Solar winds traveling at millions of miles per hour could hit Earth in the next few hours

Solar winds traveling at millions of miles per hour could hit Earth in the next few hours

Solar winds traveling through space at the speed of millions of miles per hour could hit Earth in the next few hours, putting satellites and power grids at risk.

The solar outburst occurred recently following a solar storm from the Sun, highlighting the continued increase in activity within the current solar cycle 25.

Space weather authorities signaled this impending threat on Sunday, June 20, which underscores the major impact on Earth’s magnetosphere if solar winds hit our planet.

If so, all equipment and machinery dependent on satellites, power grids and radio technology may be affected.

The National Oceanic and Atmospheric Administration (NOAA) Space Weather Prediction Center (SPWC) also warned that solar winds could be associated with a geomagnetic storm.

This could interfere with the Global Positioning System (GPS) and satellite signals.

Since January, dynamic solar activities have led to several types of solar storms such as solar flares, solar winds, and coronal mass ejections (CMEs).

These storms emitted highly energetic particles collectively referred to as space weather hazards such as geomagnetic storm, solar radiation storm, and radio blackouts.

Solar Storm Alert

solar winds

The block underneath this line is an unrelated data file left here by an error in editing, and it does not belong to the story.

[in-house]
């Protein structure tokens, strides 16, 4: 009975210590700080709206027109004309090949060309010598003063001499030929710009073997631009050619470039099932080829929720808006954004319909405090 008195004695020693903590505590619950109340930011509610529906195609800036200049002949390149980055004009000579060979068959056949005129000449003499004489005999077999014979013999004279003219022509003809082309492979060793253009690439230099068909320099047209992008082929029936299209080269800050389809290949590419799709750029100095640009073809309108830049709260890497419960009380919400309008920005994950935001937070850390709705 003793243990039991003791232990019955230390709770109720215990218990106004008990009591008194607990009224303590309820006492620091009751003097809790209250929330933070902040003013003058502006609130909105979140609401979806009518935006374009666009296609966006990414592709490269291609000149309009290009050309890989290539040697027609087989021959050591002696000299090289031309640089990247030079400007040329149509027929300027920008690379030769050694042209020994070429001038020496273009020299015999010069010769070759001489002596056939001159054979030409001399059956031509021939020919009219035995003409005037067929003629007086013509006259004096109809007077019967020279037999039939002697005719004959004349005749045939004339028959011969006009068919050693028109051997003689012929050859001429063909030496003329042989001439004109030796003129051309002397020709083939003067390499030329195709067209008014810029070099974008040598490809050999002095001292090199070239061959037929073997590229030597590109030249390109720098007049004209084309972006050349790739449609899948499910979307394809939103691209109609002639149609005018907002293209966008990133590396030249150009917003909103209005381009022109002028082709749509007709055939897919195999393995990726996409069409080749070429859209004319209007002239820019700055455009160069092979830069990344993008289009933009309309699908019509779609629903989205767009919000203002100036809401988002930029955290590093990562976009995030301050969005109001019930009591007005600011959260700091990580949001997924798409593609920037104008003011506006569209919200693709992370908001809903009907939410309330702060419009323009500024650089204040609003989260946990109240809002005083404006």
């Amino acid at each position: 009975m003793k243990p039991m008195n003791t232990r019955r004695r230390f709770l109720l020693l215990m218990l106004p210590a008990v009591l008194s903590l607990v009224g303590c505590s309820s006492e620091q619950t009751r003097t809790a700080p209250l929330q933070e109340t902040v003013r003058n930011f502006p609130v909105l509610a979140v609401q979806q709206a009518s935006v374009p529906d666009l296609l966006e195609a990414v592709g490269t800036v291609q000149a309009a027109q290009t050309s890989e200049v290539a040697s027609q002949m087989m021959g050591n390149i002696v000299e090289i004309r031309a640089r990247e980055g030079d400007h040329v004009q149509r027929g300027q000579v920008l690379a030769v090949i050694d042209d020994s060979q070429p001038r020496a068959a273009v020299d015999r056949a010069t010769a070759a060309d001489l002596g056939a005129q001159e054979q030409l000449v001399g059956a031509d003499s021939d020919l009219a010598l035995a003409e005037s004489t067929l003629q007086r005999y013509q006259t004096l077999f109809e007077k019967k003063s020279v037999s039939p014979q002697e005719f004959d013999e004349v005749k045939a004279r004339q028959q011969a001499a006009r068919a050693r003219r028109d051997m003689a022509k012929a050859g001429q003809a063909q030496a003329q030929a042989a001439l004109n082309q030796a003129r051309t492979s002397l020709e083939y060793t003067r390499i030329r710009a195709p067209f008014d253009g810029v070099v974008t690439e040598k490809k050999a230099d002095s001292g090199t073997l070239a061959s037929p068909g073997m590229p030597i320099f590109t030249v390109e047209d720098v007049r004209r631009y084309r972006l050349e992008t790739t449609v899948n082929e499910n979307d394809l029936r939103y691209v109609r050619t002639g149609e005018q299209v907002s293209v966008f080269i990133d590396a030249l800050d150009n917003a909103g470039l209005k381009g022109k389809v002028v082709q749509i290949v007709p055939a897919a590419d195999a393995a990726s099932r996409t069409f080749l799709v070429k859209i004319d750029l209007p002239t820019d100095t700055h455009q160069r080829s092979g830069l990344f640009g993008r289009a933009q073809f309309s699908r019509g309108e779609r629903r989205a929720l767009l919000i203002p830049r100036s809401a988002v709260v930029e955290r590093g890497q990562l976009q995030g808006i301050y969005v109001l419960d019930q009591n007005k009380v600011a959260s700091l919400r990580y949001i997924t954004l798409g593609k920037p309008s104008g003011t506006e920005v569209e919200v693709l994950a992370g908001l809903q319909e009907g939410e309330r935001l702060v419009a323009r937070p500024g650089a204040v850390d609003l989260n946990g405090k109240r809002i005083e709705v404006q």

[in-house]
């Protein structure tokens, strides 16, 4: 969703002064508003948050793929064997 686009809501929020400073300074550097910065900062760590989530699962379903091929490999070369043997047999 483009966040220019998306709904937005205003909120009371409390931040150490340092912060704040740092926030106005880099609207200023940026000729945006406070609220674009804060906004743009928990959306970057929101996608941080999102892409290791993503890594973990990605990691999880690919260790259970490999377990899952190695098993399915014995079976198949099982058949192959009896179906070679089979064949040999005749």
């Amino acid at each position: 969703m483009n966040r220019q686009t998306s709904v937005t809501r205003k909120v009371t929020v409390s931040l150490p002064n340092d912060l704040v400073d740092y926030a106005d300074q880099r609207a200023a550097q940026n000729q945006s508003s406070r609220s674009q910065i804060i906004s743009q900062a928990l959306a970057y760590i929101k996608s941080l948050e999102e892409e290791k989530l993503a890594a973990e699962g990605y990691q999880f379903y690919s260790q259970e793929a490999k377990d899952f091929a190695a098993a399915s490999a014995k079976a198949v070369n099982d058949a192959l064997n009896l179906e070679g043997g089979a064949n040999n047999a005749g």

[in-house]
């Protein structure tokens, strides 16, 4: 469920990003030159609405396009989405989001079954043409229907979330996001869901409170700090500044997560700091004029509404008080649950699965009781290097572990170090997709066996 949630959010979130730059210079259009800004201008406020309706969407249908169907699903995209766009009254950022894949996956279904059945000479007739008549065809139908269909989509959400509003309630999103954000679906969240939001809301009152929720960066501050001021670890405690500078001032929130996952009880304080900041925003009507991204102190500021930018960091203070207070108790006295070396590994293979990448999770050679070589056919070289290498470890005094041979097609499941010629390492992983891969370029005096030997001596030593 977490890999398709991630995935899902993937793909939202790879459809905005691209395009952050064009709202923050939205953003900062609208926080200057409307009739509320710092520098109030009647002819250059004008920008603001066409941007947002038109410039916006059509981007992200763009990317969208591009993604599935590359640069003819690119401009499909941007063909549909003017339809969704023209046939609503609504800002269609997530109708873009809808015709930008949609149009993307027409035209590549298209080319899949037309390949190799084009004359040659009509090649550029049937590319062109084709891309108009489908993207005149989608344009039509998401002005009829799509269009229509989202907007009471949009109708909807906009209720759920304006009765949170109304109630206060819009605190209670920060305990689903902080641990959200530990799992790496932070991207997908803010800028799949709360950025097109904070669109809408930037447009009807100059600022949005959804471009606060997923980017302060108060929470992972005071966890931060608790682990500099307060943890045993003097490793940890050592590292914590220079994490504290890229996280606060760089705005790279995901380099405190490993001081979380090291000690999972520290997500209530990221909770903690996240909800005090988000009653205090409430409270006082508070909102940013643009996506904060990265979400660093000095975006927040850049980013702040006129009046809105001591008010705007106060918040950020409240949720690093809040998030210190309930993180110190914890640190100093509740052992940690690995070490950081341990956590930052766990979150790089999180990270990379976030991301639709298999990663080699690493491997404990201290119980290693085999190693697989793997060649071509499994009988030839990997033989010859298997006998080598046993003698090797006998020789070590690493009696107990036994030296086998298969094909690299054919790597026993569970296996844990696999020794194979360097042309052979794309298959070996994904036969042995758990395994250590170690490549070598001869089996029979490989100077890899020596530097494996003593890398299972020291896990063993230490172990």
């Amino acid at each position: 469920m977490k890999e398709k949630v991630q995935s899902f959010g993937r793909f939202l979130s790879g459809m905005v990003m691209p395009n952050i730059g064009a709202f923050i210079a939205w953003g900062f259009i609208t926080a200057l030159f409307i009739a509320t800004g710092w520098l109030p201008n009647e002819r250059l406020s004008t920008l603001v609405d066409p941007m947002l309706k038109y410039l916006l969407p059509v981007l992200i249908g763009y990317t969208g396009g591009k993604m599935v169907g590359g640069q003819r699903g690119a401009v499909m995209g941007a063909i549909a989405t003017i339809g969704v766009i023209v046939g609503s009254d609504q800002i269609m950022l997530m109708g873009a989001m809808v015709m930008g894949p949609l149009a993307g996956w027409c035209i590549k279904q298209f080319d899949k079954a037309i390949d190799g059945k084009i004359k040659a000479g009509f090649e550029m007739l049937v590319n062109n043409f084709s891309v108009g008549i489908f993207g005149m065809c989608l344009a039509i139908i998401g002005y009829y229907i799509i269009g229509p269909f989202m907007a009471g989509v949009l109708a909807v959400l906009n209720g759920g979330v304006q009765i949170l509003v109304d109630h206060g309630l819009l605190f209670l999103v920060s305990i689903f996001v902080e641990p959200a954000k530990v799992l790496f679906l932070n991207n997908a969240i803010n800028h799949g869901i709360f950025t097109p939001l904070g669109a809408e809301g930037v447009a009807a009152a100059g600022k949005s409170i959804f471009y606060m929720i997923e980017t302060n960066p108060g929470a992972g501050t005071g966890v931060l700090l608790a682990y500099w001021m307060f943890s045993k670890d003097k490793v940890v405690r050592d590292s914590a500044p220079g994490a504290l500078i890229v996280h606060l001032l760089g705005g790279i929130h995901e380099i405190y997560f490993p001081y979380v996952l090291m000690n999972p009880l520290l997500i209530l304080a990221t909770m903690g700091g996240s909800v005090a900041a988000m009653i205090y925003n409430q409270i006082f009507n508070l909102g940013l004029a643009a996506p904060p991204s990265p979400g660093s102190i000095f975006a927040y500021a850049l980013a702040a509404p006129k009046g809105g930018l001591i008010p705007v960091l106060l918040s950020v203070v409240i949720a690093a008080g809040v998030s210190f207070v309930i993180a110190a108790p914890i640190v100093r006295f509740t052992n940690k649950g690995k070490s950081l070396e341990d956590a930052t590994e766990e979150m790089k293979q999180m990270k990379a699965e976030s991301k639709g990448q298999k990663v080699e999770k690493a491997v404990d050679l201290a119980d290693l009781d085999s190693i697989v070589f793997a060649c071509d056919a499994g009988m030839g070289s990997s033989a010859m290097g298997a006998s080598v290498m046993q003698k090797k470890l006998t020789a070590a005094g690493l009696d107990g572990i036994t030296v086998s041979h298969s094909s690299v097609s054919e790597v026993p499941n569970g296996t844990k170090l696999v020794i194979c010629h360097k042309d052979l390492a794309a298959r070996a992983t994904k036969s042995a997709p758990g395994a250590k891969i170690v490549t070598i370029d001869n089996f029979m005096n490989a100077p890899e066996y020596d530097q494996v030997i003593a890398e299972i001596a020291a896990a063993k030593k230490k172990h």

(Photo: Photo by ROMEO GACAD/AFP via Getty Images)

Solar winds from a hole in the Sun’s atmosphere are expected to head towards Earth, currently traveling at a speed of 600 kilometers per second, according to

The Weather Watch Service also cited statements from NOAA forecasters that there is a small chance it could produce or induce Class G1 geomagnetic storms.

According to the latest updates, the SWPC said that the solar wind speed is currently 534 km.

Additionally, there is a possibility of radio blackouts until Wednesday, June 22.

During this time, there is a low probability of a solar radiation storm.

Based on previous space weather events, there are instances where solar storms emit the mentioned hazards.

They are part of a five-level scale under the NOAA Space Weather Scales, with Class 1 being the lowest and Class 5 being the highest.

Solar storms normally cause the so-called Northern Lights or Aurora Borealis, as well as affect migrating animals like birds in the event that the Earth’s magnetosphere is disturbed.

However, the amount of space energy particles from a particular type of space weather storms.

Read also : Incoming solar storm: gusts of solar winds will pass the Earth

Solar Wind Disruption

According to the SWPC, the possibility of disruption from approaching solar winds ranges from minimal to moderate.

The National Aeronautics and Space Administration (NASA) has compared solar winds to hurricanes, whose destructive winds could wreak havoc and cause widespread disruption on Earth.

Although the cause and mechanism of the two storms are different, the US space agency is keen to understand our knowledge of solar winds.

There is still limited data regarding the impact of the solar wind.

NASA points out that a historical assessment of these solar storms suggests that our understanding of space phenomena is responsible for disrupting communications from ships in our oceans, space satellites and power grids on the ground.

According to Nicky Fox, director of the Heliophysics Division at NASA Headquarters, the disturbance in the solar wind comes from the fact that it carries the magnetic field of the Sun with it as it heads towards Earth.

It then collides with Earth’s so-called protective barrier, shielding us from solar storms.

Related article: High-speed solar winds traveling at 1.1 million mph to hit Earth this weekend

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